Chaucer, The Canterbury Tales [selections]

General Prologue:
1. Identify the pilgrims Chaucer approves of and does not; why does he feel positive or negative towards them?
2. Locate several comic techniques used in the General Prologue.
3. How does Chaucer portray himself (the narrator)?
4. For the tales we’ll read, decide how the tale fits the teller.

Knight’s Tale:
1. How does jealousy affect decisions in this tale?
2. Look at connections between the charactrs and the Greek/Roman gods; how do these connections add significance?
3. Does the tale have a “happy ending”? Explain.
4. Discuss the portrayal of Emily; what about her has caused Palamon and Arcita to love her?
5. Compare the “brotherhood” of Palamon and Arcita with Roland and Oliver.
6. How do the setting (time) and description of society clash?  Why does Chaucer do this?

Miller’s Tale:
1. Consider Alison as a heroine; compare/contrast her with Emily.
2. What elements of fabliaux are present here?
3. Why does Absalom “lose out” to Nicholas?  What stereotypes are brought into play?
4. Describe the trick used on Alison’s husband; how is it appropriate?
5. Who comes out best of the four main characters?  Consider the significance of that.

Wife of Bath:
1. Describe the Wife in your own words; what are her outstanding characteristics?
2. Why was her last husband her favorite?  What was “wrong” with the others?
3. In the Prologue and Tale, is Chaucer promoting different than usual attitudes towards women?  What evidence can be found for serious change and for satire?
4. In the Tale, do the knight’s punishments fit his crime?  Do your own attitudes toward him change?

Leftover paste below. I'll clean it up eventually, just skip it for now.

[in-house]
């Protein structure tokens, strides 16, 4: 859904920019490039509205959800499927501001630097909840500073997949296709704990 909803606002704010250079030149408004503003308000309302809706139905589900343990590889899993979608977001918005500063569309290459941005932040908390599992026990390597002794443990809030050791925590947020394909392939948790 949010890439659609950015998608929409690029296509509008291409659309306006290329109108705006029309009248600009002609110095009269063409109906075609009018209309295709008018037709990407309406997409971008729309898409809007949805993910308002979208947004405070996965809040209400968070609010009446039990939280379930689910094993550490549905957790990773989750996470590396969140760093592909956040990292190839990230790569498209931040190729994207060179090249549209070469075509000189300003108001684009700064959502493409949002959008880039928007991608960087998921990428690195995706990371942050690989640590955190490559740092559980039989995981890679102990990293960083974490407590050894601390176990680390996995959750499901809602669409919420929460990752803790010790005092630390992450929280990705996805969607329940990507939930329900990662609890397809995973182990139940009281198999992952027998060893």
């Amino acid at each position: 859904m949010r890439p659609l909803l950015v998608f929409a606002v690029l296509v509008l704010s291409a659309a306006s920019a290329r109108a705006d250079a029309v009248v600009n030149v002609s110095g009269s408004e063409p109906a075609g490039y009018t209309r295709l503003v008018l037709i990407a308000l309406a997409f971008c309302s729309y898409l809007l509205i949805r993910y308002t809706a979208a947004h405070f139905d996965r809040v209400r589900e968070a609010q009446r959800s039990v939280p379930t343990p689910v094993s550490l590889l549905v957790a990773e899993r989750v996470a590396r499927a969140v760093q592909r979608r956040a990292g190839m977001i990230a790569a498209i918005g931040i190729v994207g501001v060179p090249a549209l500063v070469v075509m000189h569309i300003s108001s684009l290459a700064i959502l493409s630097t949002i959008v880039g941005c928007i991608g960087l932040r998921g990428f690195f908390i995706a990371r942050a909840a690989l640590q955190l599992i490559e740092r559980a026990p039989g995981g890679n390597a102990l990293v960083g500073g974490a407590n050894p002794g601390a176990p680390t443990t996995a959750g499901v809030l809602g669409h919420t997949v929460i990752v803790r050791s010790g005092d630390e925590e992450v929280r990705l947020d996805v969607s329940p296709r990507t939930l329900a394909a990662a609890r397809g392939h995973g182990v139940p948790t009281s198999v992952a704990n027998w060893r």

5. Discuss the connection between the Prologue and the Tale.

Pearl

1. Look at several ways the number 12 is important in the poem.
2. What is the relationship between Pearl and the speaker?
3. Why is Pearl separated from the speaker by a river?  Does either cross the river by the end of the poem?  Explain.
4. What weaknesses does Pearl chide the speaker for?
5. How does the form of the poem tie in the with meaning(s)?  Pay special attention to the link-words.
6. How do the settings add significance to the poem?
7. How has the speaker changed at the end?

Petrarch

1.  In literary terms, we often “date” the Italian Renaissance from Petrarch, yet he lived at the same time as Boccaccio, who is usually classified medieval.   Using the short pieces we have from each, can you distinguish and articulate a difference in attitude that justifies the separation? [and be sure you spell medieval and renaissance correctly!!!]
2.  Take one sonnet from Petrarch and follow its structural argument — paraphrase the poem, dividing your paraphrase into octave and sestet (the first 8 lines, the last 6 lines).  What images, symbols, metaphors are important to this poem’s point?
3.  Compare Petrarch’s climb up Mt. Ventoux with some of the ideas we discussed from St. Augustine.  What kinds of spiritual ideas come through in Petrarch’s piece?
4.  Petrarch’s love poems to Laura set the tone for centuries of love poetry to follow.  Taking the poems as a whole, describe some of the important love elements found there.

Christine de Pizan, The Book of the Duke of True Lovers

1. What attitudes towards courtly love appear in the course of the work?  Where do you find pros?  Where cons?  What seems to be the ultimate, final attitude?
2. What changes occur in the Duke as the affair progresses?
3. Since this work represents the “code” of courtly love, describe how lovers, male and female, should act.
4. Why are the poems included?  What do they tell us about the characters?
5. Compare this portrayal of love, lovers, and courtly behavior with the portrayal in the two romances; where are the most positive portrayals?  negative?  Explain.